Activated charcoal has become a popular ingredient in many health and beauty products in recent years, including teeth whitening products and DIY methods. Ads for activated charcoal toothpaste, powders, and charcoal-infused toothbrushes have flooded social media feeds, promising dazzlingly white teeth with just a few uses. But is activated charcoal teeth whitening truly effective, and what potential risks does it pose for our oral health? In this blog post, we’ll take a closer look at the science behind activated charcoal, teeth staining and prevention, and the truth behind its teeth whitening claims.
The Science behind Activated Charcoal
Activated charcoal is a fine black powder made from carbon-rich materials processed under high temperatures with gases. It is called activated because its surface area is increased, allowing it to bind to and trap toxins and chemicals through adsorption. However, this exact mechanism of adsorption can also trap essential vitamins and minerals from our body when used internally, which is why the consumption of activated charcoal must be done with caution or under the guidance of a medical professional. When it comes to teeth whitening, the adsorption properties are said to remove surface stains on teeth. Despite its potential benefits, using activated charcoal teeth whitening products is not without its risks. Because it is an abrasive substance, it can wear down tooth enamel over time, leading to sensitivity and decay. Moreover, activated charcoal may interfere with fluoride absorption, which is critical for preventing cavities and keeping teeth strong.
Teeth Staining and Prevention
There are three types of teeth staining: extrinsic, intrinsic, and age-related. Extrinsic stains occur on the tooth’s surface due to the buildup of pigments from food, drink, or smoking. Intrinsic stains occur within the tooth due to damage or trauma that affects the dentin. The third type, age-related staining, combines extrinsic and intrinsic staining as enamel thins with age. Good oral hygiene practices such as brushing twice daily, flossing, rinsing with mouthwash, and getting regular dental cleanings can prevent extrinsic staining and minimize the effects of intrinsic and age-related staining. Also, avoiding certain foods and drinks that cause extrinsic staining, such as tea and coffee, can help.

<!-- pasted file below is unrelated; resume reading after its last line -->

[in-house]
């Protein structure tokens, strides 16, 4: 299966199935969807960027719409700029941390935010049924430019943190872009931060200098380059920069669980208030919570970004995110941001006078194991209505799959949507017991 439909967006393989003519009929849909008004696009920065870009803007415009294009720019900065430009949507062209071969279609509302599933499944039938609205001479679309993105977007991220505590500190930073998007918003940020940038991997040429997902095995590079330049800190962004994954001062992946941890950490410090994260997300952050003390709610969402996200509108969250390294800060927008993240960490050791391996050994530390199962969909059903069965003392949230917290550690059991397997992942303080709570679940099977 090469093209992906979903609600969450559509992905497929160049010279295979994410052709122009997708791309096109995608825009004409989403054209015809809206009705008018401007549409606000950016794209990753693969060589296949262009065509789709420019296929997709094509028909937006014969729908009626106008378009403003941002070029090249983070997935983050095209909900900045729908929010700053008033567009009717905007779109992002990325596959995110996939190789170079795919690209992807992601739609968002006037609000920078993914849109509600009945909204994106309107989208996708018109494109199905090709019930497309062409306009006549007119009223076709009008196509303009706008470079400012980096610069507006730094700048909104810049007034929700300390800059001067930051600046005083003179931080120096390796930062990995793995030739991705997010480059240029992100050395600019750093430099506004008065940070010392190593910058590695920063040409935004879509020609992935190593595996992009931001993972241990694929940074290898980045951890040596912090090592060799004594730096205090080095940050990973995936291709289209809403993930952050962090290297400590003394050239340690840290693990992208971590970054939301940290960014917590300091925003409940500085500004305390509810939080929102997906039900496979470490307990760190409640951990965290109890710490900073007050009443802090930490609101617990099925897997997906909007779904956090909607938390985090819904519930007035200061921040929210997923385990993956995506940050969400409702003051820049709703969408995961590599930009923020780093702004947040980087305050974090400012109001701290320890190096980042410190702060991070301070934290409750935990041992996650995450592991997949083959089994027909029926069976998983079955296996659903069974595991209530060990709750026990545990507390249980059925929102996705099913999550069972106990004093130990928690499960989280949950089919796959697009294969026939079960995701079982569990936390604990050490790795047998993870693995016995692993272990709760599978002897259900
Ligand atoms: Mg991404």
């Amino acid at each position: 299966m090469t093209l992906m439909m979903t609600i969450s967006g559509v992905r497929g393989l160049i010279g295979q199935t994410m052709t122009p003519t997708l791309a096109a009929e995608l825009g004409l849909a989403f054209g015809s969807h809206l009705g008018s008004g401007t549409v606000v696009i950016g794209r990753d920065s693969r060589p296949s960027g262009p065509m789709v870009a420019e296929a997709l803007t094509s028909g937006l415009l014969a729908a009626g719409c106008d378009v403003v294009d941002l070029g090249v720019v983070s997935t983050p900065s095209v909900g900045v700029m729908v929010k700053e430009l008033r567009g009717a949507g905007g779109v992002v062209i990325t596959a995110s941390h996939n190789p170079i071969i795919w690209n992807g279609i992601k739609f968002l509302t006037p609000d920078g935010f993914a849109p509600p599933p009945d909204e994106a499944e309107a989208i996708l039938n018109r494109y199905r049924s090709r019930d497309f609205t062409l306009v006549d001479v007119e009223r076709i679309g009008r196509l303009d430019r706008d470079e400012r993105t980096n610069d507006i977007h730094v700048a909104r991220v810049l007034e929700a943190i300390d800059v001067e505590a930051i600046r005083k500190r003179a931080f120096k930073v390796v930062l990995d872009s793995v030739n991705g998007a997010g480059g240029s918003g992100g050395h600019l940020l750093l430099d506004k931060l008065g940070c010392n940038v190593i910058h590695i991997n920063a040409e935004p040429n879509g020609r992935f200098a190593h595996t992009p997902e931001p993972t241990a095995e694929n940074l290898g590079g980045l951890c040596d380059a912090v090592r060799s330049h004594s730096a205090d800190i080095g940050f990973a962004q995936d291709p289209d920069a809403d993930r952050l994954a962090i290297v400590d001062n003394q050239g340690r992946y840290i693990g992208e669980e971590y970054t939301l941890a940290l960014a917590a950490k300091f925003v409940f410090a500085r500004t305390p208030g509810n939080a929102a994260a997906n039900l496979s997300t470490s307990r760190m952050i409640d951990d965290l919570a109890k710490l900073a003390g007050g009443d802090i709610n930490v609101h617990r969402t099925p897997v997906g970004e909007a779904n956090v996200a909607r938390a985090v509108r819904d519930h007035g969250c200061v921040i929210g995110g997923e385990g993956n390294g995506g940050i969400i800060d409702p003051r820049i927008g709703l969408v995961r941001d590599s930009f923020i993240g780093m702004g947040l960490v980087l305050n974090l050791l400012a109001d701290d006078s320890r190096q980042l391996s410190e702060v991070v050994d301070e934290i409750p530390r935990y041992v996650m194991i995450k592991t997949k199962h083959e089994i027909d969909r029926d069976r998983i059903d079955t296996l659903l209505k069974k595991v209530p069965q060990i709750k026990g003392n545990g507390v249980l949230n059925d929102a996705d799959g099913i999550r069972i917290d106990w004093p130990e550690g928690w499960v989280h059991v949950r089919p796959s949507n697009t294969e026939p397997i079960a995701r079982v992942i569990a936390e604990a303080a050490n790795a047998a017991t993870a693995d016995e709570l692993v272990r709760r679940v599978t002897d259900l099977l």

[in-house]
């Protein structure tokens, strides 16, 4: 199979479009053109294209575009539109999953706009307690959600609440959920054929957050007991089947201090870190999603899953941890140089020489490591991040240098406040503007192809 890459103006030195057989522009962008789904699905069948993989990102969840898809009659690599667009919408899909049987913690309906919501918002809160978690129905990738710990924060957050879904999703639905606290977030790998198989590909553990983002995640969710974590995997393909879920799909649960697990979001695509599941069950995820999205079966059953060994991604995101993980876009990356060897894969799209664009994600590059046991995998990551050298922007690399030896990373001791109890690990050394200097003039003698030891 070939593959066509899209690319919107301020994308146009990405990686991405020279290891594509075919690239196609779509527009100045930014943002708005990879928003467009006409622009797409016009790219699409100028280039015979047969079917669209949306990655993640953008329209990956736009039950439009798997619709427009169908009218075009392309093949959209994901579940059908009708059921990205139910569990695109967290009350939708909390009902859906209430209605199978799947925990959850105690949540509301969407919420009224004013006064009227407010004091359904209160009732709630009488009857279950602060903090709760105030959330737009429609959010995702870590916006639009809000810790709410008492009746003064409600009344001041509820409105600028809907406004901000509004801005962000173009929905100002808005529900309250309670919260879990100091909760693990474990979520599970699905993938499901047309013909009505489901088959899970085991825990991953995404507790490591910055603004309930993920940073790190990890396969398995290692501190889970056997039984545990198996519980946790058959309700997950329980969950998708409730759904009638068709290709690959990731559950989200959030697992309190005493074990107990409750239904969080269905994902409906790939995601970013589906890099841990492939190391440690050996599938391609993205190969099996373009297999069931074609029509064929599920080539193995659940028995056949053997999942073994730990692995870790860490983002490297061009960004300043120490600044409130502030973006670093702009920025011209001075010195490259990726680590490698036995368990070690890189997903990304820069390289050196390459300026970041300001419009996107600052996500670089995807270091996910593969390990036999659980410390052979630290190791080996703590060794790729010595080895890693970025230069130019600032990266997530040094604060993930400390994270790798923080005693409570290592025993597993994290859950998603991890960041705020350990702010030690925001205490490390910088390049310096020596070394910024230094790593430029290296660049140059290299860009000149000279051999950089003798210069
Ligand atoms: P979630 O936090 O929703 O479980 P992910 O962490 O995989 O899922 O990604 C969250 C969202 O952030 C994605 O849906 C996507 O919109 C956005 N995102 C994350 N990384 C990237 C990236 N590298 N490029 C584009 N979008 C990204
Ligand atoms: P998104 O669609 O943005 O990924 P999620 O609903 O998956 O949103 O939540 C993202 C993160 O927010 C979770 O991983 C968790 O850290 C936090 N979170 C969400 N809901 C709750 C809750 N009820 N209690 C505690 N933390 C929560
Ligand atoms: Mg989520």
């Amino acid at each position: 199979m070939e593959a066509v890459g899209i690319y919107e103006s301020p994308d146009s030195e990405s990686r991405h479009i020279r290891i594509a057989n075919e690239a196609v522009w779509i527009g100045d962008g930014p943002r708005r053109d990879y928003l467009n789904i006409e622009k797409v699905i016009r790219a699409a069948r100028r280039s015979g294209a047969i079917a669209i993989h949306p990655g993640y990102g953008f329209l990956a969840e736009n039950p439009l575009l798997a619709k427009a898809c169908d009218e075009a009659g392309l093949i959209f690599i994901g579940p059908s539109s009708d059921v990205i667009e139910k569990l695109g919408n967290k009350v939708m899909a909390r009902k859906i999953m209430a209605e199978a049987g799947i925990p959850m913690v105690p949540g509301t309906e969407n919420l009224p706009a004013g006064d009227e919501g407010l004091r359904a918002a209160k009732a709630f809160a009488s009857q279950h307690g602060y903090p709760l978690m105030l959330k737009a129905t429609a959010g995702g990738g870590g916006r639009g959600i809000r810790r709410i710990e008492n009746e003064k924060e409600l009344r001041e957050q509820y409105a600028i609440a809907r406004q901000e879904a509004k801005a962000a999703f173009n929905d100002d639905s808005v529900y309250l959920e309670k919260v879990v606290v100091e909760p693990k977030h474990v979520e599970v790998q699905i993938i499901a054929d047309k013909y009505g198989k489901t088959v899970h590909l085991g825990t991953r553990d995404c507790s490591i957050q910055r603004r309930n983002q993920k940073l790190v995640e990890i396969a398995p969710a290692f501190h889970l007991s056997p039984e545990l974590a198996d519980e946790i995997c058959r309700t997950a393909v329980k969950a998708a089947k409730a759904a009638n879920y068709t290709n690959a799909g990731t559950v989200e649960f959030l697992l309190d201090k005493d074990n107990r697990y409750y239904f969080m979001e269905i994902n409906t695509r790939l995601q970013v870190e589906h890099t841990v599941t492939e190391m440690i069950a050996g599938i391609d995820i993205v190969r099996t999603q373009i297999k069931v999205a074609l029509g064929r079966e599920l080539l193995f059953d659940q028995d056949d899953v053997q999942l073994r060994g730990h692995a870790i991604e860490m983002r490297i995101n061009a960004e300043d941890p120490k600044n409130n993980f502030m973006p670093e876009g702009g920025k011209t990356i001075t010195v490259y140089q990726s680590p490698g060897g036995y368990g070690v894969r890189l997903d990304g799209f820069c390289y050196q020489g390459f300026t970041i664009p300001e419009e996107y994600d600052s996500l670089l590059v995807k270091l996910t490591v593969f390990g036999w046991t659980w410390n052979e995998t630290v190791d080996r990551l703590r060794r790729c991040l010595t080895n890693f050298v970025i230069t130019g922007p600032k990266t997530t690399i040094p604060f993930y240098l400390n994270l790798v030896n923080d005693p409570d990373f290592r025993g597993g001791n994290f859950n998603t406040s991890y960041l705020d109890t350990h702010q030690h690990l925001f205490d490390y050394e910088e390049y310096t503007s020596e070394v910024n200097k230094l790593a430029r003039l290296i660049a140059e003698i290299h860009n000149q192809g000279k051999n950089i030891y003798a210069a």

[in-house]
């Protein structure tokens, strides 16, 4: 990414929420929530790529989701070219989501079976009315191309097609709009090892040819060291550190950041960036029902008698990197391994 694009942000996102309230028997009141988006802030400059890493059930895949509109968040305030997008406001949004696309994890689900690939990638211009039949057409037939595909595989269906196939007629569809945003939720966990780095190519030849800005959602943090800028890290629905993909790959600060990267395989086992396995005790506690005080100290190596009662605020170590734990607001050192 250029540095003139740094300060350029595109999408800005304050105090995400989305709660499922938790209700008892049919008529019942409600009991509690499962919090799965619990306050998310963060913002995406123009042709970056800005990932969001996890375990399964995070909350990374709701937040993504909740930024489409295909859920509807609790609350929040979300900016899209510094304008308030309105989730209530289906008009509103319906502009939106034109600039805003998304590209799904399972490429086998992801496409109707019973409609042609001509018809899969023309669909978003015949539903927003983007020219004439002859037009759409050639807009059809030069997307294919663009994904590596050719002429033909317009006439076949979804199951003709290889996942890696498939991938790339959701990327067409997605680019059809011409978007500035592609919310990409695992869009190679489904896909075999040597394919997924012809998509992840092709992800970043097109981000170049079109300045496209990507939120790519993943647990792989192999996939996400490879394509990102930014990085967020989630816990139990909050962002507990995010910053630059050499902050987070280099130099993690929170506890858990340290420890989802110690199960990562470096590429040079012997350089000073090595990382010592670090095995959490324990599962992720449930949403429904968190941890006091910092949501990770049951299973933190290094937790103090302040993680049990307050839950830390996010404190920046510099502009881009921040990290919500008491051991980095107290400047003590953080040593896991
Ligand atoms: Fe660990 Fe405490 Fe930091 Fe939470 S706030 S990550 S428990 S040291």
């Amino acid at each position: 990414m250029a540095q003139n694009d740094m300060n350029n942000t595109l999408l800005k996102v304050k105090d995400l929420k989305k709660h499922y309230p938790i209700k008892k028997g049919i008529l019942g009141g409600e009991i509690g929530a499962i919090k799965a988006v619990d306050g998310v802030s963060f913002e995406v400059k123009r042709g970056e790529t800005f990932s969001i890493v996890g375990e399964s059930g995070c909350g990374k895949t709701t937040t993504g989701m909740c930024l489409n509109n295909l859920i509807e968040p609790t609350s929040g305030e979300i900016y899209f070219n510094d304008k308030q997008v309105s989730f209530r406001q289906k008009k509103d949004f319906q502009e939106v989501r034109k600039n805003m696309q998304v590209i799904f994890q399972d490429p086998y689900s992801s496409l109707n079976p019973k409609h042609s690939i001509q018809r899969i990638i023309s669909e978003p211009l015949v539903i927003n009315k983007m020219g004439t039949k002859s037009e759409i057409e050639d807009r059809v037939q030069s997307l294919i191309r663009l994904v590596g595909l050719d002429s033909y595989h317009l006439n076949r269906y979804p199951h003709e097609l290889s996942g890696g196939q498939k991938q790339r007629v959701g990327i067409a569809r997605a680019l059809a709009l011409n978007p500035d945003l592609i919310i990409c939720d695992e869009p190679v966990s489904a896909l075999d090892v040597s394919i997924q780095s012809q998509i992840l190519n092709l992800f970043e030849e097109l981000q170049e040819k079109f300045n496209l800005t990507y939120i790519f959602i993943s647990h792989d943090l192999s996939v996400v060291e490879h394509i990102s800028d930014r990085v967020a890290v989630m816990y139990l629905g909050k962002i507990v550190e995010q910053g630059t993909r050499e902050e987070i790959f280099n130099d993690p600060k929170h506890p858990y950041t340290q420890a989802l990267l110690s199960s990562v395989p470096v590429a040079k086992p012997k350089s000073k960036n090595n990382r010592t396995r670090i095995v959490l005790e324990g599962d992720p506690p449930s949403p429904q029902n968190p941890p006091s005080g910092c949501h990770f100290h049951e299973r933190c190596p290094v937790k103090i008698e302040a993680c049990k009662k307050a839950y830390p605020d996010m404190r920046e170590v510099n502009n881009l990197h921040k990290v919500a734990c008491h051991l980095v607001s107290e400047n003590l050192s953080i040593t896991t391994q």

Activated Charcoal Teeth Whitening Claims
Charcoal has been used for centuries in various medical forms, including teeth whitening. However, while many claim it can whiten teeth, little scientific evidence supports this claim. The American Dental Association states that no evidence that activated charcoal is an effective ingredient in teeth whitening products or that it is safe for your teeth. Further, there is no regulation for activated charcoal products being sold for teeth whitening claims. Industrial-grade charcoal is used in some products, which is not meant for oral use. It may also be mixed with harmful substances like bentonite clay, lemon juice, and hydrogen peroxide, which can cause irreversible damage to teeth and gums. Other teeth whitening options, such as professional teeth whitening services or at-home whitening kits that contain hydrogen peroxide or carbamide peroxide, are supported by scientific research. While activated charcoal may seem like a quick, affordable solution to achieving whiter teeth, it is essential to prioritize good oral hygiene practices and consult a dental professional before trying new teeth whitening remedies. There is no substitute for regular brushing, flossing, and professional cleanings. Before buying an activated charcoal dental product, check with your dentist and confirm the product’s safety and effectiveness. If you want a safe, effective, and proven way to whiten your teeth, we recommend contacting We Whiten. Our team of whitening specialists offers a range of teeth whitening treatments and at-home products backed by science and years of experience. Visit our website to learn more and book your appointment today!